Decent theatrical documents of rock concerts are few and far between. Only two come to mind: The Last Waltz and Stop Making Sense. Previous efforts such as The Song Remains the Same and Shine a Light while they have their moments, are in the case of the former, a bit tiresome, and in the case of the latter, well-executed by ultimately quite flat. It is clear that the film-makers have learnt from the mistakes of other efforts. Celebration Day sets the bar for putting the viewer at the centre of an amazing qualic experience, with more contrived excitement than might have actually existed in reality – but hey, that’s the idea of making this modality work. Of course, the specialized theatre technology heightens the effect, something that would lose its potency on the home screen, but having seen the film in its full glory, I will have no compunction to be reminded of the experience, albeit in an attenuated form.
Substantively, the music was up to scratch as well and one of the charms being that it had a live rawness to it – some mistakes, missed cues, and some genuine spontaneity, rather than being overcooked in post-production. The set list was immaculately and imaginatively chosen. Plant no longer has the range he once had but given that he arguably had the most powerful voice around, he still has a great deal to work with. Page – fascinating to watch: often it looks as if he’s suffered a stroke. No-one besides Hendrix gets such a big and “experimental” sound. Jones is superb and reaffirms the importance of the “quiet one” to the Led Zep sound. And Jason – wow! Here is a guy that does not have to live in his dad’s shadow – he cut’s the mustard all on his own and in his own way. An interesting feature was the protective huddle they almost seem to be in on stage with the lovely gesture of the three surviving members all facing Jason for the final number (explained by JPJ in the press conference).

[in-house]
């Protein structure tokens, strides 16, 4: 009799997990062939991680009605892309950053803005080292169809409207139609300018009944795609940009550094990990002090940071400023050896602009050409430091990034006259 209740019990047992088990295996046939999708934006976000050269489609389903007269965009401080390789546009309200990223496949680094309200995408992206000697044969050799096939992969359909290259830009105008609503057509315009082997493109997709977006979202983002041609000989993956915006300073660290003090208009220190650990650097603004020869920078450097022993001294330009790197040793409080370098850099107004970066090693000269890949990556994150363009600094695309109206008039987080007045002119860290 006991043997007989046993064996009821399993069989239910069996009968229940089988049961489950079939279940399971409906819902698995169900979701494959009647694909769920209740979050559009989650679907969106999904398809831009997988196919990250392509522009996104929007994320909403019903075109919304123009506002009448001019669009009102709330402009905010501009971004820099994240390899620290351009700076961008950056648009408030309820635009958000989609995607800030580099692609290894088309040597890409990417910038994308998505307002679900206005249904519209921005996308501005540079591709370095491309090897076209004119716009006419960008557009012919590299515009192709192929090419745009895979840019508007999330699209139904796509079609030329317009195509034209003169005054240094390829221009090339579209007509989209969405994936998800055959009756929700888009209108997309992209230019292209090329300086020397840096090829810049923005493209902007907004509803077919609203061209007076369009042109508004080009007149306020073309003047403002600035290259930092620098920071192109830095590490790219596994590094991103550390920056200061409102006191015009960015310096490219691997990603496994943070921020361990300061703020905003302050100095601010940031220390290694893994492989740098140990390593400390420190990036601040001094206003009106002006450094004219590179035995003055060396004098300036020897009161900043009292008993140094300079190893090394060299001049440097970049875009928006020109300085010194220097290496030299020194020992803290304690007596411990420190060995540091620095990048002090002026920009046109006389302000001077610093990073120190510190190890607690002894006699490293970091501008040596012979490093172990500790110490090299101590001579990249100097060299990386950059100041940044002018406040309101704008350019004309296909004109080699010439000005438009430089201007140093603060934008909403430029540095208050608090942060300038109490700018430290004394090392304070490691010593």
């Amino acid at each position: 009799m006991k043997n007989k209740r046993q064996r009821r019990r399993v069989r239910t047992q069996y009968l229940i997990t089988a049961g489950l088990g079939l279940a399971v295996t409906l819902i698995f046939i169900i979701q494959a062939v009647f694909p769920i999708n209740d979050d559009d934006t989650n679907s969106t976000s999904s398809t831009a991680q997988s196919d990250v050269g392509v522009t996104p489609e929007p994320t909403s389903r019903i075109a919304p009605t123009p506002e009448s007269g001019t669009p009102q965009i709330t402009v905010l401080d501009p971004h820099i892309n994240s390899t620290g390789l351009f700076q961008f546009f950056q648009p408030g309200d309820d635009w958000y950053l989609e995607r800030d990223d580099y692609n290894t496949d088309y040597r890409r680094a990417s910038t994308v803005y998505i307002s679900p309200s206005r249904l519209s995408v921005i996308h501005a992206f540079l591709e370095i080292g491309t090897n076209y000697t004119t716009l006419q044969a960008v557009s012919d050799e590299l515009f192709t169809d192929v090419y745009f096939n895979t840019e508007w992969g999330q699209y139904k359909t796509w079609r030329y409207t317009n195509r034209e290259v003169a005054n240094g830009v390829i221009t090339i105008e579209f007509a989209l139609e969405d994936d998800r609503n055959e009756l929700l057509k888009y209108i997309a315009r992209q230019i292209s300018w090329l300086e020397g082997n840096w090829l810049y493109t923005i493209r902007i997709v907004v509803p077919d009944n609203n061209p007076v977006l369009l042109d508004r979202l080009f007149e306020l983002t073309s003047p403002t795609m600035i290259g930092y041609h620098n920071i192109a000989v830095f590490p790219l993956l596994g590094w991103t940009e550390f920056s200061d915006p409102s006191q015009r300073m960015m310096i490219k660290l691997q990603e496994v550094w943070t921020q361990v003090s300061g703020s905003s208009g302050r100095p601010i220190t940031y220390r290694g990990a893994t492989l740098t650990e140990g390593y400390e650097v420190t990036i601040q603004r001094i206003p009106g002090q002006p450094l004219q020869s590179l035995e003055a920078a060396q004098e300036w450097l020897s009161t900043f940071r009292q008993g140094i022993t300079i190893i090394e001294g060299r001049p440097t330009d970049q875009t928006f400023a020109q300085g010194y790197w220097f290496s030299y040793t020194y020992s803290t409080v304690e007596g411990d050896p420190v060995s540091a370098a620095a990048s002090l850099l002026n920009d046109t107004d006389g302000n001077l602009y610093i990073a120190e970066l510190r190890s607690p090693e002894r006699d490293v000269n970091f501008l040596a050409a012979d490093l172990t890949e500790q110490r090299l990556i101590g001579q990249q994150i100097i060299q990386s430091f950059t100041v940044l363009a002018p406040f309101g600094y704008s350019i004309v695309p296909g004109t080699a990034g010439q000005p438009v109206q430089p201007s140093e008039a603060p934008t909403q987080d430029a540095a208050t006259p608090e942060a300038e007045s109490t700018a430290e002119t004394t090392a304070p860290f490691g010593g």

Led Zep are well and truly a blues band, something that many fail to see. Their roots tacitly and explicitly are in the south – Robert Johnson, Blind Boys of Alabama, “Fats” Domino and more besides and as Plant says in the press conference, outside of New Orleans labels, only Atlantic was special. One of the meta-highlights was the gospel-inspired In My Time of Dying. This is where Plant comes into his own these days – just listen to the fantastic rendition Plant did of Valley of Tears for “Fats'” tribute album.
It was good to see Plant and Page in conventional trousers with belt, at least in Plant’s case, no tight jeans emphasizing the lunchbox region, and Page out of the custom outfits of Led Zep’s heyday. I was quite pleasantly surprised by the demographic of the film’s audience – I’d guess that 60% were in the 30-40 year old age range – those in Jeremy Clarkson jeans and jacket brigade (my age group) were in the minority.
So a doff of the hat to Ahmet Ertegun – the only person that could have got Zep back together. Shame it took his unfortunate death, ironically set in motion backstage of the filming of Shine a Light. I can’t see Zep ever touring – the physical arduousness demanded, however enjoyable they might have found this one-off, would be brutal, and would tarnish this moment. Led Zep are still a powerhouse, musically relevant as ever, while still retaining their dignity. Not many, if any, bands can lay claim to that.